- "Release Your Wiggle"Big Freedia's Queer Bounce
"I'm that queen that'll make ya bounce!"—Big Freedia, "N.O. Bounce"
"Release your wiggle!" Big Freedia chants as a crowd of college-aged fans encircles the stage, responding to her call with dance. Freedia's command to "release" is part of her larger mission to take the world by storm, one bounce at a time. Through her music, television show, and memoir, the Queen Diva may do just that. Self-described as a Bounce artist who happens to be gay, Freedia (pronounced "Free-da") currently dominates the genre, a mode of southern hip-hop most often associated with black identity in New Orleans. While queer Bounce artists are often pigeonholed into a subset of the form called "Sissy" Bounce, Freedia's craft and popularity dare us to think again. From clubs to classrooms, Bourbon Street to Brazil, Freedia continues to transform the performance and consumption of Bounce music by drawing attention to its West African origins and by disseminating her sound on a global stage in ways that trouble persistent romances of New Orleans black working-class southernness.1
Freedia has performed as a Bounce artist for almost twenty years, but her style defies what may immediately come to mind when one imagines predominantly hypermasculine and hypersexual southern hip-hop. The diva is gender flexible, donning color and flair galore; her signature looks include a fabulously high pompadour (which started as a vertical hairstyle known as a freeze that was popular in the 1990s), oversized 59fifty caps, jackets that recall Janet Jackson's "Rhythm Nation" video, and gloves with fuzzy trim, all developed with the help of her "Uncle" Percy, a mentor and friend. After shopping major cable outlets like vh1 and mtv, Freedia's reality show Big Freedia: Queen of Bounce was picked up in 2013 by Fuse tv. During the first season, Freedia commented that her background and position as a poor, black, gay artist didn't "match" her status as a popular entertainer. And yet, with impressive tv ratings, a large social media following, and fans in crossover audiences, there is something about this mismatch that makes sense. Freedia's music and performances help us tease out the intersections of race, gender, sexuality, geography, and class that converge in Bounce.
Music writer Ben Westhoff writes that Bounce echoes the "city's each-day-as-your-last mentality," suggesting that Bounce manifests a "joie de vivre" attitude. [End Page 60]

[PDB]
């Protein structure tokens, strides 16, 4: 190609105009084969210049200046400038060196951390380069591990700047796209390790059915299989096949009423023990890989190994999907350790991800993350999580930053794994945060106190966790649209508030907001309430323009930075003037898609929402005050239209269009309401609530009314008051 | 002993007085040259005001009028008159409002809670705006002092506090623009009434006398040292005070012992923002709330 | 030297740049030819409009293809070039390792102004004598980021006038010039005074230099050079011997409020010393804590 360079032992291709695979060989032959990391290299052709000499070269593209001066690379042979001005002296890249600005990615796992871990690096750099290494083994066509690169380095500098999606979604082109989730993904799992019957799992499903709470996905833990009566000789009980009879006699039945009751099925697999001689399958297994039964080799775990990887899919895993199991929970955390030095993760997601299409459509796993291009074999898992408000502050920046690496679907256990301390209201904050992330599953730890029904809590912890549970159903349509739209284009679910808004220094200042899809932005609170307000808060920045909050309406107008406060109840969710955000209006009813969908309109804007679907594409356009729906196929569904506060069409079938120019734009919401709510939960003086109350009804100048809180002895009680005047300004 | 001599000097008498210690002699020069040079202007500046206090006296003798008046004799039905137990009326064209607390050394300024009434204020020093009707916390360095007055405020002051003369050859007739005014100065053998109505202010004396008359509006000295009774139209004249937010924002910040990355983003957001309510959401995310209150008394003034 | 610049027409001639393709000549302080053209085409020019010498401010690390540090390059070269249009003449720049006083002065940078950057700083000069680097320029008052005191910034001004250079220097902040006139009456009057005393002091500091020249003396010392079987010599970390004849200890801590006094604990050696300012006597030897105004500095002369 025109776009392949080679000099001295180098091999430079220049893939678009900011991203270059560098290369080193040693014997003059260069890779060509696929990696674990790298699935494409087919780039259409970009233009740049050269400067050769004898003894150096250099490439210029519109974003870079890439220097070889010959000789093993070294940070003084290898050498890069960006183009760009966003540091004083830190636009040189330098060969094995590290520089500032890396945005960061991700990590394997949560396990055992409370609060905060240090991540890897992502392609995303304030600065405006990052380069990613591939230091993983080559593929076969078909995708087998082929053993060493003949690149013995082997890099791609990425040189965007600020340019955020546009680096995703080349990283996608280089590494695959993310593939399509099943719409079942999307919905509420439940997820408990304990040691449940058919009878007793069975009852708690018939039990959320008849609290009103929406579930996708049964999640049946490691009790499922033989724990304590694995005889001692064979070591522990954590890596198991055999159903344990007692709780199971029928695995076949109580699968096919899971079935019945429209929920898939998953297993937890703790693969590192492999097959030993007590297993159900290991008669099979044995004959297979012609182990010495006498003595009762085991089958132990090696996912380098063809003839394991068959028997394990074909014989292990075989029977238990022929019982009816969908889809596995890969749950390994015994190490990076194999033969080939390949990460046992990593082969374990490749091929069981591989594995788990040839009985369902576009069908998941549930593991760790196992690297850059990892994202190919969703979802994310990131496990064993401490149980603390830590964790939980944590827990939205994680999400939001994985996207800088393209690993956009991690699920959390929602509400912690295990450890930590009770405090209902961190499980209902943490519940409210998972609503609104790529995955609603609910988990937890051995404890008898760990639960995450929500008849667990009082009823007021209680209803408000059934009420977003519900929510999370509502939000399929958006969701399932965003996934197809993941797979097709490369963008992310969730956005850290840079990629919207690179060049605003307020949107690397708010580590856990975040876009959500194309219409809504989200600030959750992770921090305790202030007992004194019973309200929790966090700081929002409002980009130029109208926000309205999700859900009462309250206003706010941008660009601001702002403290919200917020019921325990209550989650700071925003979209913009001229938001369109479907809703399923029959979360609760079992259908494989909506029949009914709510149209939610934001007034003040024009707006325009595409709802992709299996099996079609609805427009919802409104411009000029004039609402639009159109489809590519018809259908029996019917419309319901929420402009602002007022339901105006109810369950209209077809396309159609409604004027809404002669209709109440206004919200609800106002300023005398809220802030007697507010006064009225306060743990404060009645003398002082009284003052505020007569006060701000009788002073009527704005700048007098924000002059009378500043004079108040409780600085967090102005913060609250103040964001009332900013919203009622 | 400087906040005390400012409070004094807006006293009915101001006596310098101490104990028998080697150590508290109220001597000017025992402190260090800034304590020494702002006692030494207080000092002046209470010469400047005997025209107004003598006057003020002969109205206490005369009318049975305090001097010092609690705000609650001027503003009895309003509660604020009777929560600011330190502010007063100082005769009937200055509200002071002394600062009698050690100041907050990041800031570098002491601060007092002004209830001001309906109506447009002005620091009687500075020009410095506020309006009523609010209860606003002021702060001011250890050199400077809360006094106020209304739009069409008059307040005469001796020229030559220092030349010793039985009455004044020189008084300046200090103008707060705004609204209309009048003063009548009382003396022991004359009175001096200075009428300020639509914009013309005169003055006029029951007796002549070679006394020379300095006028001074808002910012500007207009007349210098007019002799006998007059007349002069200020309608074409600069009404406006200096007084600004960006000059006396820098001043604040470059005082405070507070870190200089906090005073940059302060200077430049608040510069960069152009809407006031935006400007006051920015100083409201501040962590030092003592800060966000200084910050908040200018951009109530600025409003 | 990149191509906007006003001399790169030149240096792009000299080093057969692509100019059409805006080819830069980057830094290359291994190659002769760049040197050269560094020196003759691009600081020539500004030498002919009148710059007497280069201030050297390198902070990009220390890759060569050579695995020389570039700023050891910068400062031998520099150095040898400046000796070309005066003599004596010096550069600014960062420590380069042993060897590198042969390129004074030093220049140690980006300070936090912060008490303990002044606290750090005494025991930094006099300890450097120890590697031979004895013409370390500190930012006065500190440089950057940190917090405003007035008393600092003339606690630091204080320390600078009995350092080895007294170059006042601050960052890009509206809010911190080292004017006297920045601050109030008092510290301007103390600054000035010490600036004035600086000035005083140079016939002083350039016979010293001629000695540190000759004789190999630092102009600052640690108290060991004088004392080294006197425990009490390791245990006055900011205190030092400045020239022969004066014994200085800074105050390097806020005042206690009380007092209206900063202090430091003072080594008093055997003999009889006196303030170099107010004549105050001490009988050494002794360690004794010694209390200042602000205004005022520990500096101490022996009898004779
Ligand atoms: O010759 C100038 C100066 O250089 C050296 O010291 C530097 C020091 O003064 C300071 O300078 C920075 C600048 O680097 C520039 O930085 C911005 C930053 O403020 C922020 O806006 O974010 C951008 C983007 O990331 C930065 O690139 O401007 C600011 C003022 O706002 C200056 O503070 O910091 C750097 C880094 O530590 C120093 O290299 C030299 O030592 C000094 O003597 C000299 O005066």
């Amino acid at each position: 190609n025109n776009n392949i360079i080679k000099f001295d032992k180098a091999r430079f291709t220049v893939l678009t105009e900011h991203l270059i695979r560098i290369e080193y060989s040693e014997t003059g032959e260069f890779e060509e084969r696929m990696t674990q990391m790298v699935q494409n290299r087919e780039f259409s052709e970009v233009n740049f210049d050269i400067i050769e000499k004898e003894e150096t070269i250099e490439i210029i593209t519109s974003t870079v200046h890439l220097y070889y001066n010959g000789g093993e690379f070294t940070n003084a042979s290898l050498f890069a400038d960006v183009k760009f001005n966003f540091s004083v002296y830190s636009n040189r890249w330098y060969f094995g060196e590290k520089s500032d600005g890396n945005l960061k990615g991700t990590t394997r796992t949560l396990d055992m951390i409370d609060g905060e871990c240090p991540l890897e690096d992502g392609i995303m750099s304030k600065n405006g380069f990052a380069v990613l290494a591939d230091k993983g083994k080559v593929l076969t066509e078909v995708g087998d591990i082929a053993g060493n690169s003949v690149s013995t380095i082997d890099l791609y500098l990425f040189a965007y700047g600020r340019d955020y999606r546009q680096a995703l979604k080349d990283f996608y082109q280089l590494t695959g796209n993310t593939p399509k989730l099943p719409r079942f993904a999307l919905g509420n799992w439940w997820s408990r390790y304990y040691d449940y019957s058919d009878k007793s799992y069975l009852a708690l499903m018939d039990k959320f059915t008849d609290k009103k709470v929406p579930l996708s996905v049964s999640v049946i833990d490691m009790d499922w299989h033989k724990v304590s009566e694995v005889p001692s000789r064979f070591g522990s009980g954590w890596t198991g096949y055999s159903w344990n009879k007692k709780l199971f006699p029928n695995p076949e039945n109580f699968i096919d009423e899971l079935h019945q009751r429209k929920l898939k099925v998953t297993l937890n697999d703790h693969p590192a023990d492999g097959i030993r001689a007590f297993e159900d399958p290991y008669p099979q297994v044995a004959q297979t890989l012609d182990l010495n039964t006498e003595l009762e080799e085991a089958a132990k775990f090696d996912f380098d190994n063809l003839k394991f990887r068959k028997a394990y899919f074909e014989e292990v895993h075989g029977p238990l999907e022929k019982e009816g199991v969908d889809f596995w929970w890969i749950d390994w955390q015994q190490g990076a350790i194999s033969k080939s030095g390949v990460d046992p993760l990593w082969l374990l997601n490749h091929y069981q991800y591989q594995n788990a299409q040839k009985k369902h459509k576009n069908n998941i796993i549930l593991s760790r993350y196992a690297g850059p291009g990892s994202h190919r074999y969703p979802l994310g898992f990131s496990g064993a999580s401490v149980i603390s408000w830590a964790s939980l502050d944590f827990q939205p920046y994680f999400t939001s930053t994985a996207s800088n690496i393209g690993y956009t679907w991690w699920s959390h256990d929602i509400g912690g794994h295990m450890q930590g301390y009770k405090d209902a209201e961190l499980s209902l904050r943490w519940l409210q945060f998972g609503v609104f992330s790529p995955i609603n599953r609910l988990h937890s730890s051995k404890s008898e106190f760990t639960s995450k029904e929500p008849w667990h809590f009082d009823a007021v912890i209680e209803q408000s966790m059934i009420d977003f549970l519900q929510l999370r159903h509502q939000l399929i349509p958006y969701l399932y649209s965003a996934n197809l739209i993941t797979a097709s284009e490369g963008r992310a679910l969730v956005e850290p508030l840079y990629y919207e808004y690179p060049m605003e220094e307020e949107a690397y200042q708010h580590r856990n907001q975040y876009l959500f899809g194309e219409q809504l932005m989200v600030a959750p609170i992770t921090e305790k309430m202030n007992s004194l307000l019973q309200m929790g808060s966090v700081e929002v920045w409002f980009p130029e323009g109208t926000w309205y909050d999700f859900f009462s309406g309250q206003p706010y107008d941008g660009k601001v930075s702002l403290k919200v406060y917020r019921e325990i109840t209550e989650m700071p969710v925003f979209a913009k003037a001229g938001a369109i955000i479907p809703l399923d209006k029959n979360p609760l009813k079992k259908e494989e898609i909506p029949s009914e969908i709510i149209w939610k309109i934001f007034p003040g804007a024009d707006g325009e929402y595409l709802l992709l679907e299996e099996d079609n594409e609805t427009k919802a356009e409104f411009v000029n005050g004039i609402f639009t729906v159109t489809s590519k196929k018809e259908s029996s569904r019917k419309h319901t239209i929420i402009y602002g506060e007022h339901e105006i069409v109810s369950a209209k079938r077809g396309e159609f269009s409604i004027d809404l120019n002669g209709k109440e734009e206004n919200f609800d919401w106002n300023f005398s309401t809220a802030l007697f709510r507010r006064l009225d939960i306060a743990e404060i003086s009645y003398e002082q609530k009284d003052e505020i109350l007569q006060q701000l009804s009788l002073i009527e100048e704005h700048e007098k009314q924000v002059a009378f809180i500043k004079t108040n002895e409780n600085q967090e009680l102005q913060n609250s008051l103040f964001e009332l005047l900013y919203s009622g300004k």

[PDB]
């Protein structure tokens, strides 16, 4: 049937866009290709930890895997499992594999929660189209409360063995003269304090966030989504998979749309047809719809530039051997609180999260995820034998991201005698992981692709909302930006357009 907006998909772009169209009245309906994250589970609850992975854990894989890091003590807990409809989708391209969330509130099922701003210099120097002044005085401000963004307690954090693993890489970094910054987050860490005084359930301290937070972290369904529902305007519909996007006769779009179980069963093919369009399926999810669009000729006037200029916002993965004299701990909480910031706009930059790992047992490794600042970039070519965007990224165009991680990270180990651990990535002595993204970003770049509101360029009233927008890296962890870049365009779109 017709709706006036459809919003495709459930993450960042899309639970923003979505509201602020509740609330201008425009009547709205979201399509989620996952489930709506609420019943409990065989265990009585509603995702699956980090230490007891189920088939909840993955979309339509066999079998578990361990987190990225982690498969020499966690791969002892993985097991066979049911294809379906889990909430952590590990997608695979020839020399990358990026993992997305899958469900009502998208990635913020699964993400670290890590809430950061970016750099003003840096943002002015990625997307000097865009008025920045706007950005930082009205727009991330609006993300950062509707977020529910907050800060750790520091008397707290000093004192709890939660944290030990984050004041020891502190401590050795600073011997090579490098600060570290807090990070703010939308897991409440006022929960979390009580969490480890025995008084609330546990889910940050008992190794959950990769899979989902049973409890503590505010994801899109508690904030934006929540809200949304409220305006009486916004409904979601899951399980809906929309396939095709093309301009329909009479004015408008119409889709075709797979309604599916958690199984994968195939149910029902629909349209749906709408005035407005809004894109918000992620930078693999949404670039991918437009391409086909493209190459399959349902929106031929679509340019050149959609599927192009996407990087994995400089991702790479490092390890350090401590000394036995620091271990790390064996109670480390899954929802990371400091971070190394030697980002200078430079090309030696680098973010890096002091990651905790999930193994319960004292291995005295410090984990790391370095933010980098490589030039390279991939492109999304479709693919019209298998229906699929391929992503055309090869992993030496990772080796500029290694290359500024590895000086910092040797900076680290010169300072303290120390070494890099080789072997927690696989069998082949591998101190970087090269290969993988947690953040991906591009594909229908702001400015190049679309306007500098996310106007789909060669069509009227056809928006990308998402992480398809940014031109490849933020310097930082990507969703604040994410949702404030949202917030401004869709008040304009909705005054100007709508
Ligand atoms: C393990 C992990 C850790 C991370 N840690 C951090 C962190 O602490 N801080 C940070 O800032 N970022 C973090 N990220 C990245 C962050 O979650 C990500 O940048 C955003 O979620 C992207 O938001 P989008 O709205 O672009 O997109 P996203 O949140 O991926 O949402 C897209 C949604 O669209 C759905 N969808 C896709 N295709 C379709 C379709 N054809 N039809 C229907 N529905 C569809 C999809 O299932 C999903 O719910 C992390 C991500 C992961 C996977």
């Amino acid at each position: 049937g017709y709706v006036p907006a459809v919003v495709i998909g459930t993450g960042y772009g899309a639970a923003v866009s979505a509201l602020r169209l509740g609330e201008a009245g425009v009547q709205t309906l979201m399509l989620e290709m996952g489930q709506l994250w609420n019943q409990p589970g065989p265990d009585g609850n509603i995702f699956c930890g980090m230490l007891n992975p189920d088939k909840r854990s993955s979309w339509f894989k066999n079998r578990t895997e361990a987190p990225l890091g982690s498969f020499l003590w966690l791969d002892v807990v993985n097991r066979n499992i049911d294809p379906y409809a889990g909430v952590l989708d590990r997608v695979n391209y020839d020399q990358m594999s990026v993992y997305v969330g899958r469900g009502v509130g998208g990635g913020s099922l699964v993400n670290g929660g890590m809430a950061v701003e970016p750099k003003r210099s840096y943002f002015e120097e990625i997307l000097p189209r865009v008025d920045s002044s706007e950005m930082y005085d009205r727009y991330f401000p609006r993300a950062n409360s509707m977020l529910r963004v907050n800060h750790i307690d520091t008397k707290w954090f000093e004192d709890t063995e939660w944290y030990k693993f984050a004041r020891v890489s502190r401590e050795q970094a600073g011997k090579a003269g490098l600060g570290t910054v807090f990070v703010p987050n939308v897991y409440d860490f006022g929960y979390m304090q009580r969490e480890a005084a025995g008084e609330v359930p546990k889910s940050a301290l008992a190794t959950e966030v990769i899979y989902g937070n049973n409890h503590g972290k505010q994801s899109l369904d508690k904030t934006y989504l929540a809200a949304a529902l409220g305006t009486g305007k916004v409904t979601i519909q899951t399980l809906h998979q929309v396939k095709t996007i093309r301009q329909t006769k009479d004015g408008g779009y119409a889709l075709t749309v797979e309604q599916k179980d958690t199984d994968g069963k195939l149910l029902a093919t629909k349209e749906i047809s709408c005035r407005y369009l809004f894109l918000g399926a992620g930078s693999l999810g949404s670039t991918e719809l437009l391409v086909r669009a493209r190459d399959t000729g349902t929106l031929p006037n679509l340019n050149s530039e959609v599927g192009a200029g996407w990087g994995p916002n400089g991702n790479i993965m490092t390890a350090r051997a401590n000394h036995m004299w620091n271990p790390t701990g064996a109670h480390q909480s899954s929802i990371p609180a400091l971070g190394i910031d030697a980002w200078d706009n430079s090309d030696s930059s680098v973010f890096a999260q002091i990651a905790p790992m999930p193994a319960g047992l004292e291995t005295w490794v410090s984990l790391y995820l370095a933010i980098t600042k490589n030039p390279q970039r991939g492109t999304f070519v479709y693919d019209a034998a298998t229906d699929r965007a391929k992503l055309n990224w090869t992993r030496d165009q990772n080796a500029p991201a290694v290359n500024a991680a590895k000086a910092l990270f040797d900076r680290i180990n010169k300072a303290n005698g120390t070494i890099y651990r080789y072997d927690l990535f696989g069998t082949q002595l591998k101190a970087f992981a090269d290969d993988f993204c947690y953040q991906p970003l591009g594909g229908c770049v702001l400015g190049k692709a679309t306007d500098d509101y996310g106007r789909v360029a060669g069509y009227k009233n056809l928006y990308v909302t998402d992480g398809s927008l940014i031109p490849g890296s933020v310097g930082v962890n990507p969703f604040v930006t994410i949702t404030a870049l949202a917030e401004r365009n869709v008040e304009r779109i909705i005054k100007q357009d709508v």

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[End Page 61] But such commentary obscures the lasting impacts of race and class disparities, and obscures the resistance, influence, and dynamic exchange that New Orleans contributes to a particularly unfixed diasporic history. From New Orleans's earliest forms of cultural exchange to the devastation and dispersal of Katrina, Bounce shows how New Orleans's cultural products exceed the category of "local" expression. While Bounce has been thought of as an emblem of local, black, mostly hetero-masculine identities, Freedia upends these categories. As she continues to gain a mainstream following, her queerness challenges the ways working-class blackness has been represented, consumed, and reproduced in popular media.2
For the purposes of this essay, we may define "queerness" as a social position or act that upends categories of race, gender, and sexuality. In short, attitudes about sexuality, and especially sexual "deviance," have frequently been married to attitudes about blackness. In the antebellum period, African bondspeople were viewed as deviant, hyperphysical, and hypersexual, their bodies and practices framed in contrast to Western cultural norms. In today's tourist economies, this tension is appealing for consumers who appropriate and perform elements of Bounce, a music and dance style that revels in sexual exploration. By foregrounding the body's lower region—in the words of Big Freedia, "Azz everywhere, azz...